a sermon preached on 3 March 2019 at Christ the Redeemer Anglican Church
Please pray with me.
May my heart’s affection, my mind’s attention, and my soul’s submission be to you, oh Lord, my Savior and my Redeemer. In the name of the Father, and of the Son, and of the Holy Spirit. Amen.
“For there is one God, and there is one mediator between God and men, the man Christ Jesus, who gave himself a ransom for all…” (I 2:5-6) This is what Paul expresses in the opening chapters of his first letter to Timothy. These words are also the foundation of what the church believes, what is at the heart of our gathering each Sunday and our perseverance in the faith. We are here, Saint Paul was here and labored, Saint Timothy was here, so that this one God would be known and praised. For without this one mediator between God and man, we are nothing. Without Christ Jesus, who gave himself a ransom for all, we would not only cease to exist, but we would cease to live meaningful and joyful lives. Every degree of misery in a man, every moment of doubt and fear and sin and confusion is because we either do not know or we imperfectly know this great truth: “…there is one God…one mediator between God and men…a ransom for all.” When this slips from our imaginations, when it slips from our dinner tables, our marriages, our parenting, our schools, and our hearts and minds, we will slip from joy.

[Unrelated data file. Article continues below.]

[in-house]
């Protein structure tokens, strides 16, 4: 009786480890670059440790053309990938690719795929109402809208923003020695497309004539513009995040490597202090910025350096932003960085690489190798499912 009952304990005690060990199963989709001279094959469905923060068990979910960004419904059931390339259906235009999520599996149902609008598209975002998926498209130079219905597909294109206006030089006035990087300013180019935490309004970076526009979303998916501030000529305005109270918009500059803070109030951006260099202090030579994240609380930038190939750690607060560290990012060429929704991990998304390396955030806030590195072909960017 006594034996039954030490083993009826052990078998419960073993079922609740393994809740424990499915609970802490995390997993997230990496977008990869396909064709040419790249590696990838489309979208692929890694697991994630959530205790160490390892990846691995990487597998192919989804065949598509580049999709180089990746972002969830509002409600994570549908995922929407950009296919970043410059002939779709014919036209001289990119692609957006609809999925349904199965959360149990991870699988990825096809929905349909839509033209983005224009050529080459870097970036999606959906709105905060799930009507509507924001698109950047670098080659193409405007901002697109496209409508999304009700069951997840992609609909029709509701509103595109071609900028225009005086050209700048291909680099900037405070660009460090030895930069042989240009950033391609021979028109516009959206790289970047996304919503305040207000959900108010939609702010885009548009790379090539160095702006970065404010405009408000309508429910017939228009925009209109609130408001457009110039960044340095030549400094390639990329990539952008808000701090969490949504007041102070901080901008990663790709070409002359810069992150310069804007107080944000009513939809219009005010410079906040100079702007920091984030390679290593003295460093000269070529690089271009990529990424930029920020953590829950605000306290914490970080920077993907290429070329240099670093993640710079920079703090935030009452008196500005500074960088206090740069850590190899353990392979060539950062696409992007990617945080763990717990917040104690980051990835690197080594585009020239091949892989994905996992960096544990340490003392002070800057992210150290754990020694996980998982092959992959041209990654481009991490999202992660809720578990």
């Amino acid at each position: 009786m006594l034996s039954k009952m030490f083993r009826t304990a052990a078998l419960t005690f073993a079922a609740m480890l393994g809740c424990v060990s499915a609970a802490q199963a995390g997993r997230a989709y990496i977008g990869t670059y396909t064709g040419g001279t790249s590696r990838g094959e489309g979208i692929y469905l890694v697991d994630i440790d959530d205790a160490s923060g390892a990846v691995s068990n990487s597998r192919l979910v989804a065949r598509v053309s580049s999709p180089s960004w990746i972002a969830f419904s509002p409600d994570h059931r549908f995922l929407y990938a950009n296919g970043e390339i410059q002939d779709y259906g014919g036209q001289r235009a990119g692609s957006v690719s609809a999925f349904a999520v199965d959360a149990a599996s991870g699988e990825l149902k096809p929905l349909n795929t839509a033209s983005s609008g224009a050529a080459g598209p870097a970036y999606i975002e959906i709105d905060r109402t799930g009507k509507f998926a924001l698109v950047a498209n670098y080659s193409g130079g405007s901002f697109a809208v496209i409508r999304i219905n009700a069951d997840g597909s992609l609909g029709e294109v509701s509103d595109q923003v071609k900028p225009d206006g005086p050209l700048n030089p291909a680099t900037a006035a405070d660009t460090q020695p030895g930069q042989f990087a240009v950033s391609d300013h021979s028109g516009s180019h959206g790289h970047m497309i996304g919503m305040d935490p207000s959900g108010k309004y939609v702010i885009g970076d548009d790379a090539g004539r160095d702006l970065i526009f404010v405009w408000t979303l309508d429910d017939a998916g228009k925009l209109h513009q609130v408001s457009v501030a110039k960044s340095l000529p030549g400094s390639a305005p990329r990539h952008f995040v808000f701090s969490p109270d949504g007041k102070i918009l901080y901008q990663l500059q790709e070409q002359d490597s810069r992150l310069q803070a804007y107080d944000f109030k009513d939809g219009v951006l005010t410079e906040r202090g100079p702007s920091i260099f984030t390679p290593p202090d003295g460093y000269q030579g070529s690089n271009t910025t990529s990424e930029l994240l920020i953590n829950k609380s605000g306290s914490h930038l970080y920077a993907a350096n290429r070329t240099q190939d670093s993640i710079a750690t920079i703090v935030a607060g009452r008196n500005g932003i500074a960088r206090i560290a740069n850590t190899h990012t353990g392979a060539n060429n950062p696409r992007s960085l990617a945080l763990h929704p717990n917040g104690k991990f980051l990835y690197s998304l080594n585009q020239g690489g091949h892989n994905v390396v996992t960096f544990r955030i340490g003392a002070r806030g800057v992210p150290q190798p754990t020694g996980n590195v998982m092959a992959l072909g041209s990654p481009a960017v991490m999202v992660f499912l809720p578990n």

Please turn in your Bible with me to 2 Timothy 4:6-22. I would like to read for us today’s passage.